On 31 March 2022, the years-long, extremely drawn-out saga of Norton Motorcycles’ alleged pension plundering under ex-CEO Stuart Garner finally reached a conclusion. Unfortunately, it’s not a satisfying one, and even though we’re writing about it near the 1st of April, we can assure you it is, sadly, not a bad joke.
For those unfamiliar, the problems arose when in 2012 and 2013, Stuart Garner was sole trustee over three separate pension funds, into which a number of British pensioners invested some or all of their life savings. Through the three schemes, the funds invested totalled about £11 million. In Garner’s role as trustee, he then invested all those funds into Norton Motorcycles, where he was CEO and owner between 2008 and 2020.
When pensioners and their families attempted to withdraw the funds, as they were legally entitled to do, they were unable to do so. A total of 227 pensioners ended up losing extremely serious amounts of money due to Garner’s mismanagement. It’s not at all difficult to understand why they and their families hoped to see justice served. Garner did eventually enter a guilty plea, but ended up receiving an eight-month sentence, suspended for two years. What that effectively means is that, if he commits no further offenses within that two-year timeframe, he will not serve any actual prison time, per the BBC.
Garner’s defense was that, while he mismanaged the funds, he did not know he was breaking the law at the time. Judge Nirmal Shant QC, Honorary Recorder of Derby, issued her ruling along with the following statement:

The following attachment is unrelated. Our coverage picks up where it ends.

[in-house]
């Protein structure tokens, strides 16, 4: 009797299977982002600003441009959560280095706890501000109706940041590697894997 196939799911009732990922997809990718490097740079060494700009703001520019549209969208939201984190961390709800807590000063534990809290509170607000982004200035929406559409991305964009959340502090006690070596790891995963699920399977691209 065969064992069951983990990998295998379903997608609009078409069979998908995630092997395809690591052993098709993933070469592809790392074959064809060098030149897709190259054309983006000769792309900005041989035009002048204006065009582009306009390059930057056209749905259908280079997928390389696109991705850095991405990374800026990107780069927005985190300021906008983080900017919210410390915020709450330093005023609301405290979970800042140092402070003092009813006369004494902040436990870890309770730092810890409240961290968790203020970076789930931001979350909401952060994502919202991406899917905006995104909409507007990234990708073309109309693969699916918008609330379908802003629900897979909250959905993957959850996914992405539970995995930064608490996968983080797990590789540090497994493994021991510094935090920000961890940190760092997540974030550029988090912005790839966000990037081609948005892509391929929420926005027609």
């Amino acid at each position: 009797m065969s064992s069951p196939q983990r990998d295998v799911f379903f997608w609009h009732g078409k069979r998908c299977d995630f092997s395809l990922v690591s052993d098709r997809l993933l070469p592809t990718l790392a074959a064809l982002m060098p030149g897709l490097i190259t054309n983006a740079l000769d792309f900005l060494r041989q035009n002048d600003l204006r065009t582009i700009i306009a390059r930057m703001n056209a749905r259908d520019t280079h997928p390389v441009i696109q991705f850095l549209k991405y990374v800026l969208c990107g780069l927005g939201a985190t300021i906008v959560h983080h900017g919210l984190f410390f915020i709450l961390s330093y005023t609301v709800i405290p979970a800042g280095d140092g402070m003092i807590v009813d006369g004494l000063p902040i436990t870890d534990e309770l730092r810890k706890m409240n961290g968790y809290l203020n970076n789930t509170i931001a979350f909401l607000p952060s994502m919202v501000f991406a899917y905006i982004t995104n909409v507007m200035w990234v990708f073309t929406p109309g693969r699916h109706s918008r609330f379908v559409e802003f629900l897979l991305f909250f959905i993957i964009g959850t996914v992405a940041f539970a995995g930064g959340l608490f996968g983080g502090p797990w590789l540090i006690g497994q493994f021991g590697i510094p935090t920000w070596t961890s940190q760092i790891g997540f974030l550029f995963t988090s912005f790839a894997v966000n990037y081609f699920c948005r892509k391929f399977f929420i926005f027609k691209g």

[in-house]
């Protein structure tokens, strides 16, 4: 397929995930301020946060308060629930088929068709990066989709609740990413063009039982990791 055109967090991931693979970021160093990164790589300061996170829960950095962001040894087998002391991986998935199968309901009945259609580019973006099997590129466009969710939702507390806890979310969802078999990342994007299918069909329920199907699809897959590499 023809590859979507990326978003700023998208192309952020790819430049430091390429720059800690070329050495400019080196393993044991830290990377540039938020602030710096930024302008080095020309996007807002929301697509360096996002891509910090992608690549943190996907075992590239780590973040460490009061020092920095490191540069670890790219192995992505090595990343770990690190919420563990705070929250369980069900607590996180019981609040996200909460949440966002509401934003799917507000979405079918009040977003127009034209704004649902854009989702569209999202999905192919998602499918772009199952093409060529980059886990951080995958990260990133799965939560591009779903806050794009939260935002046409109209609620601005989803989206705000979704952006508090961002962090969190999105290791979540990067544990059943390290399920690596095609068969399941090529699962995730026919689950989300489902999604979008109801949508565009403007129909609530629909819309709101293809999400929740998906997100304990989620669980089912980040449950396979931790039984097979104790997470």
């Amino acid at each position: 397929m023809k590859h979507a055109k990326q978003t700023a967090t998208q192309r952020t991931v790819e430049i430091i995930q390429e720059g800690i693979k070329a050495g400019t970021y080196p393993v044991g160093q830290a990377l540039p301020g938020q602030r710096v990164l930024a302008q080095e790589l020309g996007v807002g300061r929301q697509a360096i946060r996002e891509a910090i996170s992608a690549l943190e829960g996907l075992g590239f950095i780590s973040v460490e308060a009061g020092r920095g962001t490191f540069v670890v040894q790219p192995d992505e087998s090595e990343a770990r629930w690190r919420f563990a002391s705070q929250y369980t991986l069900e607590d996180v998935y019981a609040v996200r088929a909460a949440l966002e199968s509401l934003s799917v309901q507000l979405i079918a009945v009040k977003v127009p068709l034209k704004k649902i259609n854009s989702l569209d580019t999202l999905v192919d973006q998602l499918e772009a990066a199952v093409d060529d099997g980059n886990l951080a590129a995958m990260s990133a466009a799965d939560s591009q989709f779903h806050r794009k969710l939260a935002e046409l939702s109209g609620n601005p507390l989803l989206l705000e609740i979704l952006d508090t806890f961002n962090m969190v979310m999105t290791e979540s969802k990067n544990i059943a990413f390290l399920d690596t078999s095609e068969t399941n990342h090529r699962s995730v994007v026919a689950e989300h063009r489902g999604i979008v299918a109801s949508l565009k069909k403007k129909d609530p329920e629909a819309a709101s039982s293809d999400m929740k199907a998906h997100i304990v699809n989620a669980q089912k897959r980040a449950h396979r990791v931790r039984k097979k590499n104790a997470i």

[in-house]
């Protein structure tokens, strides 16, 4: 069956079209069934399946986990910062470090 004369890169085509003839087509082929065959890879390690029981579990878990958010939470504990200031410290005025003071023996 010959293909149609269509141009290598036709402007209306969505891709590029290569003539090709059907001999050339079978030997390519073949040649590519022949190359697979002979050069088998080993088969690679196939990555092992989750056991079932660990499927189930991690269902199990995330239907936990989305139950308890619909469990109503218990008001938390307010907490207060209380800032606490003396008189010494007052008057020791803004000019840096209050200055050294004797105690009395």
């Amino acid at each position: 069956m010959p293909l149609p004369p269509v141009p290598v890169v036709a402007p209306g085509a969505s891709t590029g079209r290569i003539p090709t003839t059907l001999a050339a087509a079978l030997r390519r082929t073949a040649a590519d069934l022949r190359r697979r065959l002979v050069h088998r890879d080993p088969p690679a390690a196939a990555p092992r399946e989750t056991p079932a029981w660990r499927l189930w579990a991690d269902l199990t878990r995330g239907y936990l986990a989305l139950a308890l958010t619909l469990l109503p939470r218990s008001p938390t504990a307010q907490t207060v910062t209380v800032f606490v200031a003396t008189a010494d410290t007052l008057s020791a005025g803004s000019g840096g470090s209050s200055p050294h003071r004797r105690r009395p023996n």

“You controlled the Norton Motorcycle business and in 2012 the business needed funds and you raised around £11m by establishing three funds which were under your control. You did not know you were breaking the law, however it is plain, in setting up a pension fund worth £11m, that you should have known your basic responsibilities as a trustee.”
"You were obligated to act in a prudent manner according to law. You are an experienced businessman and you must have known there was a conflict of interest. It is quite plain the reason was that the banks were not prepared to lend you the money. The fact that banks were not prepared to lend you the money should have set alarm bells ringing to an experienced businessman,” the judge continued.
"By 2020 £1.5m was paid out to members (but) there's a shortfall of £10m. This is not just financial harm, I have read statement after statement from ordinary people who invested. Many speak of broken relationships and ill health. The harm this caused cannot be understated,” Judge Shant concluded.
Meanwhile, back when Garner pleaded guilty to pensions fund mismanagement in February, 2022, his attorney Peter Caldwell characterised his client’s tale as “a tragic fall from grace,” adding that “He has experienced personal anguish and rather serious mental health crises both last year and at the beginning of this year.”
Back in 2020, the UK Pension Ombudsman ordered that Garner must pay the pensioners who lost all their money back. However, Garner went on to declare bankruptcy in 2021, and it’s looking less and less likely that those pensioners will ever see financial justice—never mind justice for the other harms caused.
Sources: Derby Telegraph, BBC